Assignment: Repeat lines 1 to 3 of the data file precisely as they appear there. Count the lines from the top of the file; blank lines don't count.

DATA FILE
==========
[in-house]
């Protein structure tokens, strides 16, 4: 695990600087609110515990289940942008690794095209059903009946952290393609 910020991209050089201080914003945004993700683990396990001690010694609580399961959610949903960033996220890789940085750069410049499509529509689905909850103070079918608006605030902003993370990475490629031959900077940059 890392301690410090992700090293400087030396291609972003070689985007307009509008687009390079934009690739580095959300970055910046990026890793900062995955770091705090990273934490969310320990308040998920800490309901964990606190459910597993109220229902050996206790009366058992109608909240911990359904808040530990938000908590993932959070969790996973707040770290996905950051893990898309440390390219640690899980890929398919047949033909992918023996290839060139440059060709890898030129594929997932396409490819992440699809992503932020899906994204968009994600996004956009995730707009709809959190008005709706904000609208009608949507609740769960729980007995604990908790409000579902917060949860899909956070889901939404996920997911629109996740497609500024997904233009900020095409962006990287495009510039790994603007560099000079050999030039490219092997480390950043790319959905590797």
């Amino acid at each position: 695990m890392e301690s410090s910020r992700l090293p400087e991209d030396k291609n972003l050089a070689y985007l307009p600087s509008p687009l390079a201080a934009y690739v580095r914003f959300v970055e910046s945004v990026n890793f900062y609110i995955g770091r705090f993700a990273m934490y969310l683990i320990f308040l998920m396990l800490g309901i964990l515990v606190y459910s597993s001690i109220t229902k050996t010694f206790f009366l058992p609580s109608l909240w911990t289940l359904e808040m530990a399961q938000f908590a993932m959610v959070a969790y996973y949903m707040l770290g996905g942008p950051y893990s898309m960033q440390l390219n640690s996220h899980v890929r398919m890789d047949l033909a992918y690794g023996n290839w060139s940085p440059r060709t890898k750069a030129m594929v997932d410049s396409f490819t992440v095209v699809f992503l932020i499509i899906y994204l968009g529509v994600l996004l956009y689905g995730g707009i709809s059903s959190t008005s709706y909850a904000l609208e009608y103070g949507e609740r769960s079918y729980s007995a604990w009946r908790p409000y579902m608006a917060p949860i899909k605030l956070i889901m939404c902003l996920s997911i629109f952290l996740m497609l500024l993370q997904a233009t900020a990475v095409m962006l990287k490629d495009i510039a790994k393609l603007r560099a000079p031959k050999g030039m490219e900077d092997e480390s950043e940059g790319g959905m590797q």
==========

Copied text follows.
[in-house]
């Protein structure tokens, strides 16, 4: 695990600087609110515990289940942008690794095209059903009946952290393609 910020991209050089201080914003945004993700683990396990001690010694609580399961959610949903960033996220890789940085750069410049499509529509689905909850103070079918608006605030902003993370990475490629031959900077940059 890392301690410090992700090293400087030396291609972003070689985007307009509008687009390079934009690739580095959300970055910046990026890793900062995955770091705090990273934490969310320990308040998920800490309901964990606190459910597993109220229902050996206790009366058992109608909240911990359904808040530990938000908590993932959070969790996973707040770290996905950051893990898309440390390219640690899980890929398919047949033909992918023996290839060139440059060709890898030129594929997932396409490819992440699809992503932020899906994204968009994600996004956009995730707009709809959190008005709706904000609208009608949507609740769960729980007995604990908790409000579902917060949860899909956070889901939404996920997911629109996740497609500024997904233009900020095409962006990287495009510039790994603007560099000079050999030039490219092997480390950043790319959905590797």
């Amino acid at each position: 695990m890392e301690s410090s910020r992700l090293p400087e991209d030396k291609n972003l050089a070689y985007l307009p600087s509008p687009l390079a201080a934009y690739v580095r914003f959300v970055e910046s945004v990026n890793f900062y609110i995955g770091r705090f993700a990273m934490y969310l683990i320990f308040l998920m396990l800490g309901i964990l515990v606190y459910s597993s001690i109220t229902k050996t010694f206790f009366l058992p609580s109608l909240w911990t289940l359904e808040m530990a399961q938000f908590a993932m959610v959070a969790y996973y949903m707040l770290g996905g942008p950051y893990s898309m960033q440390l390219n640690s996220h899980v890929r398919m890789d047949l033909a992918y690794g023996n290839w060139s940085p440059r060709t890898k750069a030129m594929v997932d410049s396409f490819t992440v095209v699809f992503l932020i499509i899906y994204l968009g529509v994600l996004l956009y689905g995730g707009i709809s059903s959190t008005s709706y909850a904000l609208e009608y103070g949507e609740r769960s079918y729980s007995a604990w009946r908790p409000y579902m608006a917060p949860i899909k605030l956070i889901m939404c902003l996920s997911i629109f952290l996740m497609l500024l993370q997904a233009t900020a990475v095409m962006l990287k490629d495009i510039a790994k393609l603007r560099a000079p031959k050999g030039m490219e900077d092997e480390s950043e940059g790319g959905m590797q």